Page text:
Cruisers Asked to Watch Out for Endangered Whales

NOAA alerts cruisers to the migratory habits of vulnerable right whales

NOAA Fisheries Service is reminding all U.S. Atlantic Coast cruisers to keep a sharp eye out for North Atlantic right whales. Mid-November to mid-April is calving (birthing) season when pregnant females make their annual migration from their feeding grounds off Canada and New England to give birth and nurse their young in the warm, coastal waters off South Carolina, Georgia, and northeastern Florida.

The biggest known threats to right whales are collisions with vessels and entanglement in fishing gear. The whales are extremely vulnerable to surface threats because they inhabit coastal waters near shore, they swim slowly, and they often rest at the surface where they are particularly difficulty to spot due to their dark coloring and lack of a dorsal fin.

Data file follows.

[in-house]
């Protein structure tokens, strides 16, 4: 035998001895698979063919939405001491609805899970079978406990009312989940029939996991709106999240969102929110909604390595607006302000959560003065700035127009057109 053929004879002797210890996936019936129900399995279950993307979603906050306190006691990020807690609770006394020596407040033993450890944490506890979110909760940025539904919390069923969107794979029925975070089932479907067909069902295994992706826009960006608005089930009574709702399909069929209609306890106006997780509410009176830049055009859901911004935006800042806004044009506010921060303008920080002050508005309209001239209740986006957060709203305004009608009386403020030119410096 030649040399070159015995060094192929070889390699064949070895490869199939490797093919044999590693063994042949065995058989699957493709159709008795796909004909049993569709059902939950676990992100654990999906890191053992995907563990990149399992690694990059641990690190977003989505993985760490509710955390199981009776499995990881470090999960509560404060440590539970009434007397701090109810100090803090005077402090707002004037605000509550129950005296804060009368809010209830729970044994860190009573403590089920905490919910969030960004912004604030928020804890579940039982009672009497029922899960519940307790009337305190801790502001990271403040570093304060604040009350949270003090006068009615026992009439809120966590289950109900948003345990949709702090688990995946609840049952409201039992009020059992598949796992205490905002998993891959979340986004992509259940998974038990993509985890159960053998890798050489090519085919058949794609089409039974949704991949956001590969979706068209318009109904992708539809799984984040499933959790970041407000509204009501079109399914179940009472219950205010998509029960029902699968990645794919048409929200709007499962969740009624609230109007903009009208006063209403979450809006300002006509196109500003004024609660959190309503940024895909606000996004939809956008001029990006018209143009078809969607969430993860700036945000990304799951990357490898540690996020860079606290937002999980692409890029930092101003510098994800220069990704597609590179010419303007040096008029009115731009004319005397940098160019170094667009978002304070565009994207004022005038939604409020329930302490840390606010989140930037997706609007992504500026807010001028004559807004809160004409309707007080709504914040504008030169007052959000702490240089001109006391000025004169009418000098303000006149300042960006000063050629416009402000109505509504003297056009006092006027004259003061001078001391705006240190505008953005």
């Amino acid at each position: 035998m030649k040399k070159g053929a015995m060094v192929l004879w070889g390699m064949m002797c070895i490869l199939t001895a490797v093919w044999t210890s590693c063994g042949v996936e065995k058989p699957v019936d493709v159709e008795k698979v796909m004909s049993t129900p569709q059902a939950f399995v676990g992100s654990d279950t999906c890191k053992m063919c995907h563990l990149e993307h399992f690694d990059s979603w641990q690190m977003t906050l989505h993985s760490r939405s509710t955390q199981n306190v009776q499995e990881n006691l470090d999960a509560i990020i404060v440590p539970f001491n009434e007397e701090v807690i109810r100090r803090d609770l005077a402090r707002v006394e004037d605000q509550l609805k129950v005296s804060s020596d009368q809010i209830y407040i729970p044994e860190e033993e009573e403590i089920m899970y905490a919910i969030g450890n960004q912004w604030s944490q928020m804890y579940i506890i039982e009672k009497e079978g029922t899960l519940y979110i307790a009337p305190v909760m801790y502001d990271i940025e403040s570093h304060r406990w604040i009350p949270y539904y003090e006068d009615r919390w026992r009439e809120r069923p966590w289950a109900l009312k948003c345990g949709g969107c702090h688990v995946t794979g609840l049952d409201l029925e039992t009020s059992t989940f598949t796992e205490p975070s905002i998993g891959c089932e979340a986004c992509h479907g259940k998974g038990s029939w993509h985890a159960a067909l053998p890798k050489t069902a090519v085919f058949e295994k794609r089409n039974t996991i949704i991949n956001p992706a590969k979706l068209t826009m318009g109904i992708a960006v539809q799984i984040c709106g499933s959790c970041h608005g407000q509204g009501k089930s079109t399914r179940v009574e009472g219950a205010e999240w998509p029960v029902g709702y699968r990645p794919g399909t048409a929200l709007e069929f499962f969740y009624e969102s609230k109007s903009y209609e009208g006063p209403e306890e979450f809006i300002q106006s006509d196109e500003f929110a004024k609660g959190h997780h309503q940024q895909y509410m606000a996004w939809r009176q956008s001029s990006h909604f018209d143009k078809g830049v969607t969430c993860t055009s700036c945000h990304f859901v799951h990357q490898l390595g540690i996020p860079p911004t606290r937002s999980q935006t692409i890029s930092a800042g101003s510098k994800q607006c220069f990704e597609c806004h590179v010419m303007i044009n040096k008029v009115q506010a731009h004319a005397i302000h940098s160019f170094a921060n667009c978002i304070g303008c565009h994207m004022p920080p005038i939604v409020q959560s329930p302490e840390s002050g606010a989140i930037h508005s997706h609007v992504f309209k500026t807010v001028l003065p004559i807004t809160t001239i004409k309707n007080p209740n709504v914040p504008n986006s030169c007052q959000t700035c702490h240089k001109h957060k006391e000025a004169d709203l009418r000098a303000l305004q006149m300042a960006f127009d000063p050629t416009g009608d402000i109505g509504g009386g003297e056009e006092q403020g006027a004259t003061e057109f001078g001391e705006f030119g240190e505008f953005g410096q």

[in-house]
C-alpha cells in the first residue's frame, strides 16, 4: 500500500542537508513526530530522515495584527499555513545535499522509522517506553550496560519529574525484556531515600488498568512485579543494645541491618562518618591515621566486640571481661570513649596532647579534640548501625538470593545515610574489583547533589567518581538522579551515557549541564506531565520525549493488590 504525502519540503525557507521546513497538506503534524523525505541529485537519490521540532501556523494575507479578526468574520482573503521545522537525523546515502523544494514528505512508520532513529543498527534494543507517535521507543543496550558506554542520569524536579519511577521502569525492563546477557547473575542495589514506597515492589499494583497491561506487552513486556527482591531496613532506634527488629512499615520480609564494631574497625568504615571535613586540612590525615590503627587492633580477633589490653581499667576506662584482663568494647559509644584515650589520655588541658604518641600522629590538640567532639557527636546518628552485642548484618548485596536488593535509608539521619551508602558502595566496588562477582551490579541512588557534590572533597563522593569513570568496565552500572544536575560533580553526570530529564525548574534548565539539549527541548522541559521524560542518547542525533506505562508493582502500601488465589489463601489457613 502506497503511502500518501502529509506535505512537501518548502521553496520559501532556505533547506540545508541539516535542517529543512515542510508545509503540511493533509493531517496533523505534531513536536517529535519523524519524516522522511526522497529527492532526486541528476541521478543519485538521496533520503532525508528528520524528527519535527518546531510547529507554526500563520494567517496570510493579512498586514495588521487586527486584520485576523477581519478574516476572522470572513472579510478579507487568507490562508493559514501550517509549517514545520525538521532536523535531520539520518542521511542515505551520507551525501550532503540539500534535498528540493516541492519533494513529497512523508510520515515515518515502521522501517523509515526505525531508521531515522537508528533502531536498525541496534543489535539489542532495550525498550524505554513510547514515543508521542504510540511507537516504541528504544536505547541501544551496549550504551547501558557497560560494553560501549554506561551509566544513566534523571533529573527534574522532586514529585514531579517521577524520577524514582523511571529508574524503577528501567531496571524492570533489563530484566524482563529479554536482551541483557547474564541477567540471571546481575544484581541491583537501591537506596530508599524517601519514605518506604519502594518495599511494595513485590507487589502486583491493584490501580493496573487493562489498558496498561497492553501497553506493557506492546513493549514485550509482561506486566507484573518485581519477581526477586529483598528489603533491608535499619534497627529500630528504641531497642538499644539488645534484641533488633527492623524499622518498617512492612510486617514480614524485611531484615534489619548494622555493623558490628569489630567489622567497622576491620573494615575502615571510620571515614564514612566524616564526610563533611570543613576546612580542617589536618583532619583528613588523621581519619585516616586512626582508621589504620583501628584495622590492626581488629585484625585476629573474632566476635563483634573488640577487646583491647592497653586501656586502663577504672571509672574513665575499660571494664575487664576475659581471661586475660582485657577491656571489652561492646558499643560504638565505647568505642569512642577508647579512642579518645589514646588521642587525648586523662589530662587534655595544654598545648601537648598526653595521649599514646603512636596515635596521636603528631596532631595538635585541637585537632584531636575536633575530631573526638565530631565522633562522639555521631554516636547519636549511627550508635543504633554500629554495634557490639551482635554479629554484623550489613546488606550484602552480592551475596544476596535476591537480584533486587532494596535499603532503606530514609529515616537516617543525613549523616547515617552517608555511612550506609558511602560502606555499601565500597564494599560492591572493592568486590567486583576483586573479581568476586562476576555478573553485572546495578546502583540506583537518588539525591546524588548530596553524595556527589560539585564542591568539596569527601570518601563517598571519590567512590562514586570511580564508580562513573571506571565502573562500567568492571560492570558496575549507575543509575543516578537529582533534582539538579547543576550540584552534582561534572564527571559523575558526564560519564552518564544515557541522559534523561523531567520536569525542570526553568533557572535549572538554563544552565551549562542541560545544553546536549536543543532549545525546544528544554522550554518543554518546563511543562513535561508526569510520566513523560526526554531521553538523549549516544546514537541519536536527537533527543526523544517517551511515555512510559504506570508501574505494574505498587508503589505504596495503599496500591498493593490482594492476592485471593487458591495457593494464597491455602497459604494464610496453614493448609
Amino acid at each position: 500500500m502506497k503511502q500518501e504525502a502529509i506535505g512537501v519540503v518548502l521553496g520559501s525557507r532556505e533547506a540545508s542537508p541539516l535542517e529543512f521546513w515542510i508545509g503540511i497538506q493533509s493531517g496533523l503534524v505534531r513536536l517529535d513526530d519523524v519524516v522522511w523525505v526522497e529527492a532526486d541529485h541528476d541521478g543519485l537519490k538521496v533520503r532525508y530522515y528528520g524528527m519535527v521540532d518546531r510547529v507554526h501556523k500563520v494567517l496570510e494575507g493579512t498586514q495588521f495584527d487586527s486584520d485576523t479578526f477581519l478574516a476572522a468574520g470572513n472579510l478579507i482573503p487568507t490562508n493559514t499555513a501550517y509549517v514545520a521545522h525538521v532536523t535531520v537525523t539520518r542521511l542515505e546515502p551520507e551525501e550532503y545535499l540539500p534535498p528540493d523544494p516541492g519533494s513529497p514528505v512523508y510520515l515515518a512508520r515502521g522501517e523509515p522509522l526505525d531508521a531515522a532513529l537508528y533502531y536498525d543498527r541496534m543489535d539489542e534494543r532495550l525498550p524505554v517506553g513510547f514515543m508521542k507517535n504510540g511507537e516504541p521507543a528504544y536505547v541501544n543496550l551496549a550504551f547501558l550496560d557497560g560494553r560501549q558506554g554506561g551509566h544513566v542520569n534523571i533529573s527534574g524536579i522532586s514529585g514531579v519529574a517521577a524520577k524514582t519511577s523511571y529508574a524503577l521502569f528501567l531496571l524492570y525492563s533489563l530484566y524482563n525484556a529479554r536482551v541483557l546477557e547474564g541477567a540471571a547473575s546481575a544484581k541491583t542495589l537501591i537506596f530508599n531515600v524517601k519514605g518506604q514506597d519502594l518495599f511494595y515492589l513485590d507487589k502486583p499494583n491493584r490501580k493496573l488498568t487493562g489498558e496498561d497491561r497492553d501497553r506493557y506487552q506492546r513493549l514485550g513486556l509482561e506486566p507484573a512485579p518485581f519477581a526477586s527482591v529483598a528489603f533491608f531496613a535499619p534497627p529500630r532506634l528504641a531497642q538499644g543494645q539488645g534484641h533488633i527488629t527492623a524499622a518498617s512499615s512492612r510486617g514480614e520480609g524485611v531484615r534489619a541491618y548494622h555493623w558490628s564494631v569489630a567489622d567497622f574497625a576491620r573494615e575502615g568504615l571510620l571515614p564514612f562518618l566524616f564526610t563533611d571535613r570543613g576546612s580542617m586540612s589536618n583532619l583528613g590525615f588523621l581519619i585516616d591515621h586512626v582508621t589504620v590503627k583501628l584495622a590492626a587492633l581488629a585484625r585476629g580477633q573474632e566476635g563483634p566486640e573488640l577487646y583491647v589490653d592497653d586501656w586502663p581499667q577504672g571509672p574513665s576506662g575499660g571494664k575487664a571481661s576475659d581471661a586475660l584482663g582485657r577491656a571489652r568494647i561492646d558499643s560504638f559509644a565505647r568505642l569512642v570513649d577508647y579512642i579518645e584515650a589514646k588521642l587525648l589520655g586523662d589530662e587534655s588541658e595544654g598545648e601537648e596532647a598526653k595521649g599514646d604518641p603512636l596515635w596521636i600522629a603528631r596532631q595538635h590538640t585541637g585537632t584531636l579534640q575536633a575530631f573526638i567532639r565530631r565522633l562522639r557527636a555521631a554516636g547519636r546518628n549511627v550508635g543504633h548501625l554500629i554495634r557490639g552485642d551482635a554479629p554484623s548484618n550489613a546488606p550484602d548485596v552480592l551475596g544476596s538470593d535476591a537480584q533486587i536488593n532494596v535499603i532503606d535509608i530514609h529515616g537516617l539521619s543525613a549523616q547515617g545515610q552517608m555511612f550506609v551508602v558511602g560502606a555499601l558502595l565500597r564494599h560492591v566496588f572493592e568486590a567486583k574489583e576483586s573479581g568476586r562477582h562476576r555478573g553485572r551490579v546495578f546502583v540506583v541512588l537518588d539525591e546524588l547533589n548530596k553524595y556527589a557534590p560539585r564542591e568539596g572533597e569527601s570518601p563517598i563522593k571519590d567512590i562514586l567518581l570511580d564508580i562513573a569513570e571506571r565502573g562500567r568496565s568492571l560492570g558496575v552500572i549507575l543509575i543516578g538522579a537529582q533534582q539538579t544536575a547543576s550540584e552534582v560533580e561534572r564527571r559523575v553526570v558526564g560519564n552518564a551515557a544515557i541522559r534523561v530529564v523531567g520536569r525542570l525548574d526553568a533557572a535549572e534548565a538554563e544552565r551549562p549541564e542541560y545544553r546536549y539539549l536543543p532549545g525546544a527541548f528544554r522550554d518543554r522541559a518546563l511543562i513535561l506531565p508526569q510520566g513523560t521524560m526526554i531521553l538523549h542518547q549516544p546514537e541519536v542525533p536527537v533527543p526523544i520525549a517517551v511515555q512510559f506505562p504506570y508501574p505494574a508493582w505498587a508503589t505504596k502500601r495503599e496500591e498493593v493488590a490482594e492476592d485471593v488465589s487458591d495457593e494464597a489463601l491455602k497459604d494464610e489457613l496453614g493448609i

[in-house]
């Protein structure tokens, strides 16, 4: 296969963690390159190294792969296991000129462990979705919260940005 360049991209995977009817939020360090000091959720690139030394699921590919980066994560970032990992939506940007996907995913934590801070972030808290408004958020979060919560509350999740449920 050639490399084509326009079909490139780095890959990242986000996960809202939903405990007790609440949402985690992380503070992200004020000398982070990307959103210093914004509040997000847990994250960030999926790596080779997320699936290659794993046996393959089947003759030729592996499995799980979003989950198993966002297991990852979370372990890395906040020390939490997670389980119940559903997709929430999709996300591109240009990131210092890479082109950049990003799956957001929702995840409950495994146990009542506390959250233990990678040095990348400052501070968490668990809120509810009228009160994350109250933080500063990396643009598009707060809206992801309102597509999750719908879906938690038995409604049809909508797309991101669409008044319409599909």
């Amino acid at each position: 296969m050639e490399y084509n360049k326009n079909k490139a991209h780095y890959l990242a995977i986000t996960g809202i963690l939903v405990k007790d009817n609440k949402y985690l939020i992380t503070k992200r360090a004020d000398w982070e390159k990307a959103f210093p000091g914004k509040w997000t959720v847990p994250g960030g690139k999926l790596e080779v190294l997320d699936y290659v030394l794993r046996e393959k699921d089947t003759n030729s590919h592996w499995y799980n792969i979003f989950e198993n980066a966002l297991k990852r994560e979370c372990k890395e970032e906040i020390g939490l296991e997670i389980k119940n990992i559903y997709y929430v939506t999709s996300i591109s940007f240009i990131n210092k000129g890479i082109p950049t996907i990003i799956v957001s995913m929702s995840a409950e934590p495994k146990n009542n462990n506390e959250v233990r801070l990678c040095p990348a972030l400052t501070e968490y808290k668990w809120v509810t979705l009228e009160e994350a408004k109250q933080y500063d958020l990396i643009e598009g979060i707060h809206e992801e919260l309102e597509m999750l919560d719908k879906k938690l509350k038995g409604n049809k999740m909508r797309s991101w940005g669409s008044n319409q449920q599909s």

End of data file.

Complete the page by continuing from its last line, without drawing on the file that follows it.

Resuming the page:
Right whales are among the most endangered marine mammals in the world, and are protected under the U.S. Endangered Species Act of 1973 and the Marine Mammal Protection Act of 1972. Because only about 300 right whales remain, even a single death can drastically affect the population.

NOAA reminds mariners that it's illegal to approach or remain within 500 yards of right whales. To help boaters help the right whales, NOAA has included recommended lanes on its electronic navigational charts in the proximity of the ports of Jacksonville and Fernandina Beach, Florida, and Brunswick, Georgia. Research has shown that if cruisers use these lanes, as opposed to transiting to and from ports along other pathways, the risk of colliding with the whales is significantly reduced.